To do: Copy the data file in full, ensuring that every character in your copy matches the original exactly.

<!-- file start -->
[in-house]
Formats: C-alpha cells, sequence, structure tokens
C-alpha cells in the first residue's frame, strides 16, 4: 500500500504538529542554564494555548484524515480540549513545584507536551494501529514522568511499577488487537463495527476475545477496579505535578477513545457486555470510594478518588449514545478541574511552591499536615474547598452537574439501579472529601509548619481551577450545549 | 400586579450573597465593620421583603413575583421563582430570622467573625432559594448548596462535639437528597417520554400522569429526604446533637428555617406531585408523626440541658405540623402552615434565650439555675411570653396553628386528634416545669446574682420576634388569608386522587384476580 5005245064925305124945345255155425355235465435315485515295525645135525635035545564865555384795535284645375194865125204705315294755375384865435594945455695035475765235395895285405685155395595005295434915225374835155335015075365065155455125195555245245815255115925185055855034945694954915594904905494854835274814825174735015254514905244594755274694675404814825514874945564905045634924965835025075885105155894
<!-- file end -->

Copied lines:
[in-house]
Formats: C-alpha cells, sequence, structure tokens
C-alpha cells in the first residue's frame, strides 16, 4: 500500500504538529542554564494555548484524515480540549513545584507536551494501529514522568511499577488487537463495527476475545477496579505535578477513545457486555470510594478518588449514545478541574511552591499536615474547598452537574439501579472529601509548619481551577450545549 | 400586579450573597465593620421583603413575583421563582430570622467573625432559594448548596462535639437528597417520554400522569429526604446533637428555617406531585408523626440541658405540623402552615434565650439555675411570653396553628386528634416545669446574682420576634388569608386522587384476580 5005245064925305124945345255155425355235465435315485515295525645135525635035545564865555384795535284645375194865125204705315294755375384865435594945455695035475765235395895285405685155395595005295434915225374835155335015075365065155455125195555245245815255115925185055855034945694954915594904905494854835274814825174735015254514905244594755274694675404814825514874945564905045634924965835025075885105155894